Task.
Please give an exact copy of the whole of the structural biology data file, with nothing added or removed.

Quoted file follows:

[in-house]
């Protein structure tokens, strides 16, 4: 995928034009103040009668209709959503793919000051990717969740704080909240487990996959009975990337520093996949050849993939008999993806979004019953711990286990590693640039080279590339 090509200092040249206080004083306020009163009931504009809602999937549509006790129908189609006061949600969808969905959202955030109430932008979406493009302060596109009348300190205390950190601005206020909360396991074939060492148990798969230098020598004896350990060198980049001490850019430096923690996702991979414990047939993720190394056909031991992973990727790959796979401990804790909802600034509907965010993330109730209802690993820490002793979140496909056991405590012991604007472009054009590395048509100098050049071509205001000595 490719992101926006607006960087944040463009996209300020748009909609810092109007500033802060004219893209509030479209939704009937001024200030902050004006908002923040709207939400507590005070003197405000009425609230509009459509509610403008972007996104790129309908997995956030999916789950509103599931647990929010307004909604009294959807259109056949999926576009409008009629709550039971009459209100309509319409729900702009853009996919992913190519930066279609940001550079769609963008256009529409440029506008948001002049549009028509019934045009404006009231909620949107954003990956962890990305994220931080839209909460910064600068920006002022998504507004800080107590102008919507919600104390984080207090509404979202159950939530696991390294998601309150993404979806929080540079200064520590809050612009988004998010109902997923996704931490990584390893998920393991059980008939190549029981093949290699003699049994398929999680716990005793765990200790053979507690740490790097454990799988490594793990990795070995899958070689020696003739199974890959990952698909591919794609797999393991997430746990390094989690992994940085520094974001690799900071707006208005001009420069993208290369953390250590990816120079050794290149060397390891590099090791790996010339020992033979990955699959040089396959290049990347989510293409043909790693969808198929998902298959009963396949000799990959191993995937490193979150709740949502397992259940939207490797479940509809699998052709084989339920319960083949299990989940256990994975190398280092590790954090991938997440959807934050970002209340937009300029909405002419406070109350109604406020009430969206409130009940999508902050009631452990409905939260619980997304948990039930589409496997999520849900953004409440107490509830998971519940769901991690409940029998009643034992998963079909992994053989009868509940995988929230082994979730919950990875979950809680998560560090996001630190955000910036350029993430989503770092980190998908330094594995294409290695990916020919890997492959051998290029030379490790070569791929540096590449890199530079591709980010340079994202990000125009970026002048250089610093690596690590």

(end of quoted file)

[in-house]
């Protein structure tokens, strides 16, 4: 995928034009103040009668209709959503793919000051990717969740704080909240487990996959009975990337520093996949050849993939008999993806979004019953711990286990590693640039080279590339 090509200092040249206080004083306020009163009931504009809602999937549509006790129908189609006061949600969808969905959202955030109430932008979406493009302060596109009348300190205390950190601005206020909360396991074939060492148990798969230098020598004896350990060198980049001490850019430096923690996702991979414990047939993720190394056909031991992973990727790959796979401990804790909802600034509907965010993330109730209802690993820490002793979140496909056991405590012991604007472009054009590395048509100098050049071509205001000595 490719992101926006607006960087944040463009996209300020748009909609810092109007500033802060004219893209509030479209939704009937001024200030902050004006908002923040709207939400507590005070003197405000009425609230509009459509509610403008972007996104790129309908997995956030999916789950509103599931647990929010307004909604009294959807259109056949999926576009409008009629709550039971009459209100309509319409729900702009853009996919992913190519930066279609940001550079769609963008256009529409440029506008948001002049549009028509019934045009404006009231909620949107954003990956962890990305994220931080839209909460910064600068920006002022998504507004800080107590102008919507919600104390984080207090509404979202159950939530696991390294998601309150993404979806929080540079200064520590809050612009988004998010109902997923996704931490990584390893998920393991059980008939190549029981093949290699003699049994398929999680716990005793765990200790053979507690740490790097454990799988490594793990990795070995899958070689020696003739199974890959990952698909591919794609797999393991997430746990390094989690992994940085520094974001690799900071707006208005001009420069993208290369953390250590990816120079050794290149060397390891590099090791790996010339020992033979990955699959040089396959290049990347989510293409043909790693969808198929998902298959009963396949000799990959191993995937490193979150709740949502397992259940939207490797479940509809699998052709084989339920319960083949299990989940256990994975190398280092590790954090991938997440959807934050970002209340937009300029909405002419406070109350109604406020009430969206409130009940999508902050009631452990409905939260619980997304948990039930589409496997999520849900953004409440107490509830998971519940769901991690409940029998009643034992998963079909992994053989009868509940995988929230082994979730919950990875979950809680998560560090996001630190955000910036350029993430989503770092980190998908330094594995294409290695990916020919890997492959051998290029030379490790070569791929540096590449890199530079591709980010340079994202990000125009970026002048250089610093690596690590």